I can connect emotionally with my dogs and cats. It’s easy. We gaze into each other’s eyes, or the cat purrs, or the dogs sit at my feet. When I walk into the kitchen, eight canine feet usually pad along after me and four feline feet may come into the dining room so the cat can supervise.
When we raised llamas, they too were mammals and I could communicate with them, some more than others. Skittish Posey was the hardest, and charming Lil Bit was the easiest.
But ravens? They are not mammals and they are not domesticated animals. So I suspected at first that it was more in my imagination that I communicated with them. Several years ago we moved to a small mountain town in New Mexico, and the view from our front windows often includes ravens floating in the air above us, or flying fast when chased by the smaller birds who get annoyed by them. They all roost in a large tree by our house.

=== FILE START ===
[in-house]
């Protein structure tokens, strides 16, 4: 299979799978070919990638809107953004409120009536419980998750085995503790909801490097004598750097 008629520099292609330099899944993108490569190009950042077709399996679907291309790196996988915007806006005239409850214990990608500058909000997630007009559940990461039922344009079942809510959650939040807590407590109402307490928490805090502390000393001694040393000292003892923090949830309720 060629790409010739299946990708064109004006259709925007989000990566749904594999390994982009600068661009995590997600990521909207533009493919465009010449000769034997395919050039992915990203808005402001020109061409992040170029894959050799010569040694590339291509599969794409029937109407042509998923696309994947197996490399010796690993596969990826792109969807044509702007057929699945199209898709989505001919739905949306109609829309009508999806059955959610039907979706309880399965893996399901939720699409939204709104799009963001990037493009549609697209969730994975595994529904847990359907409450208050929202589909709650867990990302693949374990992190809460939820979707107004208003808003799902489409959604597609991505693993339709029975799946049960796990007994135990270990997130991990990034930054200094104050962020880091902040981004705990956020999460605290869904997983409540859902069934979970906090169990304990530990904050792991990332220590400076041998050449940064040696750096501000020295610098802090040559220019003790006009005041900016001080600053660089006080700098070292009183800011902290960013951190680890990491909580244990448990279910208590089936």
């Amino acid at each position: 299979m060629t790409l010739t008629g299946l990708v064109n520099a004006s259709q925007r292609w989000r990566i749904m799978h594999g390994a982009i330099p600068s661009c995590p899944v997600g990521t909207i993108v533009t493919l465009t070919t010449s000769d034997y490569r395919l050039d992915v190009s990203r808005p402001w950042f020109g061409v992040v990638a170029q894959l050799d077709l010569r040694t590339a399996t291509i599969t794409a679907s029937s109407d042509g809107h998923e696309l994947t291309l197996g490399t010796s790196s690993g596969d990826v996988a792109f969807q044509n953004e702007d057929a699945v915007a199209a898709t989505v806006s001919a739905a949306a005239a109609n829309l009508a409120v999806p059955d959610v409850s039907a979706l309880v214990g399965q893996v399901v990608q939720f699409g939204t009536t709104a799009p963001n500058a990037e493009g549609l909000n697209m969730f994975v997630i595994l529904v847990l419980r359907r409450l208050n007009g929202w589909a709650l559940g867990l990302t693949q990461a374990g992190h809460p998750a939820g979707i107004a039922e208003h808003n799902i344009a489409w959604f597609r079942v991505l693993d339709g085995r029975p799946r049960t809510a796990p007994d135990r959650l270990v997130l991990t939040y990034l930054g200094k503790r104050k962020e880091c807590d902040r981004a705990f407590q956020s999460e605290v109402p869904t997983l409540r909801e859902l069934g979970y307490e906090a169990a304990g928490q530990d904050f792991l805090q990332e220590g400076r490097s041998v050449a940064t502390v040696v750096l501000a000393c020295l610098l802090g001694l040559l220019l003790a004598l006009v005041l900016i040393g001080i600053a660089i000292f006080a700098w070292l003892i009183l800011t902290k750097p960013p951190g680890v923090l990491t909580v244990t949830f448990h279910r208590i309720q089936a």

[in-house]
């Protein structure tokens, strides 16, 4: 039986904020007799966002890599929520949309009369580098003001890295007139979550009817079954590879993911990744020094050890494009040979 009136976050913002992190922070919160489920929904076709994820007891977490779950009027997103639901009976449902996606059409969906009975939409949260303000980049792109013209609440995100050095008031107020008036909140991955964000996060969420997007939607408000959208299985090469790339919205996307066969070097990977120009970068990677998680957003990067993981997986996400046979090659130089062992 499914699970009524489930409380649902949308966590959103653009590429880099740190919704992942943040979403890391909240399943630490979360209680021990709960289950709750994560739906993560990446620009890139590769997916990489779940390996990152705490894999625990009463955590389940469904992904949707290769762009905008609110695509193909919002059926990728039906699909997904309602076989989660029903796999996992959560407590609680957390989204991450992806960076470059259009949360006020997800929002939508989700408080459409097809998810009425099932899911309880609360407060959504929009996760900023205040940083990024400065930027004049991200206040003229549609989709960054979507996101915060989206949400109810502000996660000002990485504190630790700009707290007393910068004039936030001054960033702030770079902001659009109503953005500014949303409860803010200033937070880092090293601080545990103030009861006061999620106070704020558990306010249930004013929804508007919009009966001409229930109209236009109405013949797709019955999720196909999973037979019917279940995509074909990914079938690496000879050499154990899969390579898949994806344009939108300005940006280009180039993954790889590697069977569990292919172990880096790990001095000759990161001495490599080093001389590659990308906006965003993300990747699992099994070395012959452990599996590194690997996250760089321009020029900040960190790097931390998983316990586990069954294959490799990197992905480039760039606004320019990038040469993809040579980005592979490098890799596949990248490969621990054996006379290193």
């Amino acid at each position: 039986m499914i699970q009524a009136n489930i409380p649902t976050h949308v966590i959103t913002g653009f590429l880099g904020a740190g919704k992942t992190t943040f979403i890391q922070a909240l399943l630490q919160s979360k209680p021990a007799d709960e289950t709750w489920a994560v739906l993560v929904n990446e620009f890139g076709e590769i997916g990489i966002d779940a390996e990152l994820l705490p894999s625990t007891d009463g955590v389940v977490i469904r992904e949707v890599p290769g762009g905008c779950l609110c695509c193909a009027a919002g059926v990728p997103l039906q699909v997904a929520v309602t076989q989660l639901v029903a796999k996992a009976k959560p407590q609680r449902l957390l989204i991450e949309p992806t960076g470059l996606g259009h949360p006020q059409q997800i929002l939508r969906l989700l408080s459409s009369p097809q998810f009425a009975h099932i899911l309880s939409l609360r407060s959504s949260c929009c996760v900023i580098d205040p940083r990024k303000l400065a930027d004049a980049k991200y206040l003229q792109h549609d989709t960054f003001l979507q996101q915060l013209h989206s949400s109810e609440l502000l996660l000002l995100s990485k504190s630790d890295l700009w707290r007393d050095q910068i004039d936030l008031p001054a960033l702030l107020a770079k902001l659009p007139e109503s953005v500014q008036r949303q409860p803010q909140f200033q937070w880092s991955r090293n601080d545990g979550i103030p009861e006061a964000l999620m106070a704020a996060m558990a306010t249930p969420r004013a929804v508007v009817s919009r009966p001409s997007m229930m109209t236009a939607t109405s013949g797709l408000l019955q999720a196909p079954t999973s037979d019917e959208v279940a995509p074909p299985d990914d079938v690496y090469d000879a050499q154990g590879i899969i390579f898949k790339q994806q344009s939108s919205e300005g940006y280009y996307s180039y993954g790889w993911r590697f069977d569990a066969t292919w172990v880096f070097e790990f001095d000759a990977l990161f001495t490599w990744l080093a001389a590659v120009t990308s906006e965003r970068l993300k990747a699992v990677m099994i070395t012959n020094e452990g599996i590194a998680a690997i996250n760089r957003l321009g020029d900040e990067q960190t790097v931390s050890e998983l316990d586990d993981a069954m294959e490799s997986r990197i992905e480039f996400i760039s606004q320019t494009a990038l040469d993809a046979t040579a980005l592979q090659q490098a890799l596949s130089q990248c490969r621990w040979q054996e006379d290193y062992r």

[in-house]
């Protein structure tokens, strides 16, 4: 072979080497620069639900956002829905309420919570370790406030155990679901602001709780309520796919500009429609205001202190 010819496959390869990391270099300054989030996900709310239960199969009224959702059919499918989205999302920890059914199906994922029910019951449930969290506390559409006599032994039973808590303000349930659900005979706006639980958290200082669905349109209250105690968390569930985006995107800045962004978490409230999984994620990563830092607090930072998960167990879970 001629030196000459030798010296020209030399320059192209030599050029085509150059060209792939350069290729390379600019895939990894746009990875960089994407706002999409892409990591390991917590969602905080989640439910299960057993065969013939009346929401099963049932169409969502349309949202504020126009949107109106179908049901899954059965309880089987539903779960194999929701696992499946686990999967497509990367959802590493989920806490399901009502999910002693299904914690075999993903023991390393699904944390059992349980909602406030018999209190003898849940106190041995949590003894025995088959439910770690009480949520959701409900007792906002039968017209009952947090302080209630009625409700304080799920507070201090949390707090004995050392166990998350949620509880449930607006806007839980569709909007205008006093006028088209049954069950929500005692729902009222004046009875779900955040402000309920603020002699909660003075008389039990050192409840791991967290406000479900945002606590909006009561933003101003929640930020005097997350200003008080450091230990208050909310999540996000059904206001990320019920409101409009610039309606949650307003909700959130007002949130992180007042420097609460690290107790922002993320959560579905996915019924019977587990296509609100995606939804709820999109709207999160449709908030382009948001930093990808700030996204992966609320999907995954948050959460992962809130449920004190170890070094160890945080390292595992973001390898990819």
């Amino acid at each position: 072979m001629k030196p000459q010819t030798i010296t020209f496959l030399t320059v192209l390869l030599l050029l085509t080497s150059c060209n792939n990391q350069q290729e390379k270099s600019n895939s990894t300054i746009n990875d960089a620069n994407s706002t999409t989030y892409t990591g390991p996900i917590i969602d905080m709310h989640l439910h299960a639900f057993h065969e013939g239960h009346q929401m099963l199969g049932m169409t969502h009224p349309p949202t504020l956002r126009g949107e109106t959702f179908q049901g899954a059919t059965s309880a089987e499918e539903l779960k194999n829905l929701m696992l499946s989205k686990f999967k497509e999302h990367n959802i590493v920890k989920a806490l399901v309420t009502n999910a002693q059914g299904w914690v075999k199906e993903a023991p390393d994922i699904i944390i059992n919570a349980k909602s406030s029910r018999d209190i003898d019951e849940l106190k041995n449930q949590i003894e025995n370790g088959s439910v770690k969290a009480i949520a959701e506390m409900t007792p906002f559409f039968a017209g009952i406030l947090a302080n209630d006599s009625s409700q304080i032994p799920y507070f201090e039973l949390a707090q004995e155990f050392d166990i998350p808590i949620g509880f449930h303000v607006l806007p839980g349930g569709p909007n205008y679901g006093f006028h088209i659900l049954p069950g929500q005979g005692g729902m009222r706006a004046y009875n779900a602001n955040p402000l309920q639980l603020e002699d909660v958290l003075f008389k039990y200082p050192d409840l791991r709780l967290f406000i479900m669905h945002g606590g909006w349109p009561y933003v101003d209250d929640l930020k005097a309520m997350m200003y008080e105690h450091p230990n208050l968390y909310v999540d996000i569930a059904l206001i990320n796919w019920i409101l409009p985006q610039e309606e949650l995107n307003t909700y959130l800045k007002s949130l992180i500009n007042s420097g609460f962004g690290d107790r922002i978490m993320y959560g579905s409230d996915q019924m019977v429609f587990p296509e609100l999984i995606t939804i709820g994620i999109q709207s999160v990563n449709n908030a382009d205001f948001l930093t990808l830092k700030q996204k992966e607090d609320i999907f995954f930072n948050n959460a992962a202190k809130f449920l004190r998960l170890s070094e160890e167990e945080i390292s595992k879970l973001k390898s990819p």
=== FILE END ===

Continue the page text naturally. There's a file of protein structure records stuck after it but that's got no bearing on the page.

After we had been here a while, and I became more fascinated by them, I read a couple of books: Mind of the Raven: Investigations with Wolf-Birds, by Bernd Heinrich, and Gifts of the Crow: How Perception, Emotion, and Thought Allow Smart Birds to Behave Like Humans, by John Marzluff and Tony Angell. My mind was blown by how much like us the corvids (ravens, crows, magpies, and jays) are. I’d had no idea. Then I found a blog written by a woman scholar who uses the handle of corvidresearch. She doesn’t write all that often but it’s full of information.
I began imagining a novel I might write, about the communication between a gray-haired woman (based on me) and a local raven (based on one of the ones I often see). I never got too far with it because my father, who wrote science fiction as Cordwainer Smith, seemed to have the edge on imaginative writing in our family.
But now and then, I wonder what that raven and I would have to say to one another. Would they be as surprised as I am at how similar our emotions are? Maybe someday I will find out.